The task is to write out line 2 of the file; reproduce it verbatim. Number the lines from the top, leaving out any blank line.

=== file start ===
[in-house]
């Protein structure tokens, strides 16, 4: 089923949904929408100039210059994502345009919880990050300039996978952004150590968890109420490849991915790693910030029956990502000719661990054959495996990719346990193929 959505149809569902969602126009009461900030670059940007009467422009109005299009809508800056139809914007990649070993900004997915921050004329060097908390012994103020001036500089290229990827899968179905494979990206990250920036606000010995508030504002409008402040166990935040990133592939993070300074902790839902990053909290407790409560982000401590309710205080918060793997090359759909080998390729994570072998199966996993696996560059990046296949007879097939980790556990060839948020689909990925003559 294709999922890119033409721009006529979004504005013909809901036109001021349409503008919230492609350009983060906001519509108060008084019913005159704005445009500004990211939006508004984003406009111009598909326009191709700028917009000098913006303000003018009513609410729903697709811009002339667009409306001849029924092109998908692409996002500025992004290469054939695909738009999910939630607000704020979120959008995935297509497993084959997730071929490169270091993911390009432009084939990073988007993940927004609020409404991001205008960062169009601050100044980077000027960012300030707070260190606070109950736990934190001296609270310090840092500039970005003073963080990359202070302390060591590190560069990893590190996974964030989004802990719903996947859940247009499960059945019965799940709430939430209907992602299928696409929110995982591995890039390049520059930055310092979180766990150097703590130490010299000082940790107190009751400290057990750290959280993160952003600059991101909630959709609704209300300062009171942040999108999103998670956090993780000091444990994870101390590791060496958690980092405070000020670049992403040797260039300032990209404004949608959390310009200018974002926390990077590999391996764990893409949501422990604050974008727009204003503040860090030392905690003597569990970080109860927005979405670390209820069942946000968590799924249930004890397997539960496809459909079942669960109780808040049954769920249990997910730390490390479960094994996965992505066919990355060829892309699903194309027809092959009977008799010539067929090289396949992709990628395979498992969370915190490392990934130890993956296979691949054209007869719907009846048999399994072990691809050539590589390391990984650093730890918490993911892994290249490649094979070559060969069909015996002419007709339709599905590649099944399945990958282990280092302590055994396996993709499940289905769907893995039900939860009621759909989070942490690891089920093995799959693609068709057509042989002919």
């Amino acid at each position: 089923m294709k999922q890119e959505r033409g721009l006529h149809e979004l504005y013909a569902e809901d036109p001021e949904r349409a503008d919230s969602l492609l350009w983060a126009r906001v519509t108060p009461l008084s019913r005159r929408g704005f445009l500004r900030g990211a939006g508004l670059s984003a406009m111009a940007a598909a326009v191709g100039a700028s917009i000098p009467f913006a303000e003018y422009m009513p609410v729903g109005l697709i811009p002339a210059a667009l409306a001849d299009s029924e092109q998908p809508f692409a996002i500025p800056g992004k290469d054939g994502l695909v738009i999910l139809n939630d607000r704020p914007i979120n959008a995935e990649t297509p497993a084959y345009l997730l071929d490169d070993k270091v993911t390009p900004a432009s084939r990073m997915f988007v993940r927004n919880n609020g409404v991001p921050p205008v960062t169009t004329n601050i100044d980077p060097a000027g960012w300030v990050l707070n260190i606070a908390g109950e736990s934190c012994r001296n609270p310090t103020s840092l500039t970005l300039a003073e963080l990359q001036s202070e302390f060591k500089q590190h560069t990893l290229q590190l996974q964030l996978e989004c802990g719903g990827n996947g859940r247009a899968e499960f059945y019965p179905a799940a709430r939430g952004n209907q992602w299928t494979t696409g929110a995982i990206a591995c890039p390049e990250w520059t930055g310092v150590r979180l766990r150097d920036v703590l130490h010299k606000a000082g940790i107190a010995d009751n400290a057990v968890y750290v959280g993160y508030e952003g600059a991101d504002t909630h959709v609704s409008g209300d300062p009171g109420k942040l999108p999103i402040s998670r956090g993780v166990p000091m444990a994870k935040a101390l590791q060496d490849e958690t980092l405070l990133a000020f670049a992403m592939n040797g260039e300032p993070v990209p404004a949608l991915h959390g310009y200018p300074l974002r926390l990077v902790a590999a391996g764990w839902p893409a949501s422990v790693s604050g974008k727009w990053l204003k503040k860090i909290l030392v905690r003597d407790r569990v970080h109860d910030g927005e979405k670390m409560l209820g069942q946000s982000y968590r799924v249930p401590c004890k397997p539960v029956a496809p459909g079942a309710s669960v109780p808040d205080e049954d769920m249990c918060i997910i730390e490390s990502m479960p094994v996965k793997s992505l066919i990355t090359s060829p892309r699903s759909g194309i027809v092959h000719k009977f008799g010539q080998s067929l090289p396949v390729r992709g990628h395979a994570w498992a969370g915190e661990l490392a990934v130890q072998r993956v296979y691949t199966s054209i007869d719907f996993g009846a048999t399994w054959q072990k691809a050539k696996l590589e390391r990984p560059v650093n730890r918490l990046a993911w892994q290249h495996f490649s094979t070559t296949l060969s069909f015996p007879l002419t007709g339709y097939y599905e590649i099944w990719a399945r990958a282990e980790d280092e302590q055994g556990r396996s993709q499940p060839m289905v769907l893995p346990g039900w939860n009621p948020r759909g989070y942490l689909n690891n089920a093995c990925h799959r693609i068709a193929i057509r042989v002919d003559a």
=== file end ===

């Protein structure tokens, strides 16, 4: 089923949904929408100039210059994502345009919880990050300039996978952004150590968890109420490849991915790693910030029956990502000719661990054959495996990719346990193929 959505149809569902969602126009009461900030670059940007009467422009109005299009809508800056139809914007990649070993900004997915921050004329060097908390012994103020001036500089290229990827899968179905494979990206990250920036606000010995508030504002409008402040166990935040990133592939993070300074902790839902990053909290407790409560982000401590309710205080918060793997090359759909080998390729994570072998199966996993696996560059990046296949007879097939980790556990060839948020689909990925003559 294709999922890119033409721009006529979004504005013909809901036109001021349409503008919230492609350009983060906001519509108060008084019913005159704005445009500004990211939006508004984003406009111009598909326009191709700028917009000098913006303000003018009513609410729903697709811009002339667009409306001849029924092109998908692409996002500025992004290469054939695909738009999910939630607000704020979120959008995935297509497993084959997730071929490169270091993911390009432009084939990073988007993940927004609020409404991001205008960062169009601050100044980077000027960012300030707070260190606070109950736990934190001296609270310090840092500039970005003073963080990359202070302390060591590190560069990893590190996974964030989004802990719903996947859940247009499960059945019965799940709430939430209907992602299928696409929110995982591995890039390049520059930055310092979180766990150097703590130490010299000082940790107190009751400290057990750290959280993160952003600059991101909630959709609704209300300062009171942040999108999103998670956090993780000091444990994870101390590791060496958690980092405070000020670049992403040797260039300032990209404004949608959390310009200018974002926390990077590999391996764990893409949501422990604050974008727009204003503040860090030392905690003597569990970080109860927005979405670390209820069942946000968590799924249930004890397997539960496809459909079942669960109780808040049954769920249990997910730390490390479960094994996965992505066919990355060829892309699903194309027809092959009977008799010539067929090289396949992709990628395979498992969370915190490392990934130890993956296979691949054209007869719907009846048999399994072990691809050539590589390391990984650093730890918490993911892994290249490649094979070559060969069909015996002419007709339709599905590649099944399945990958282990280092302590055994396996993709499940289905769907893995039900939860009621759909989070942490690891089920093995799959693609068709057509042989002919």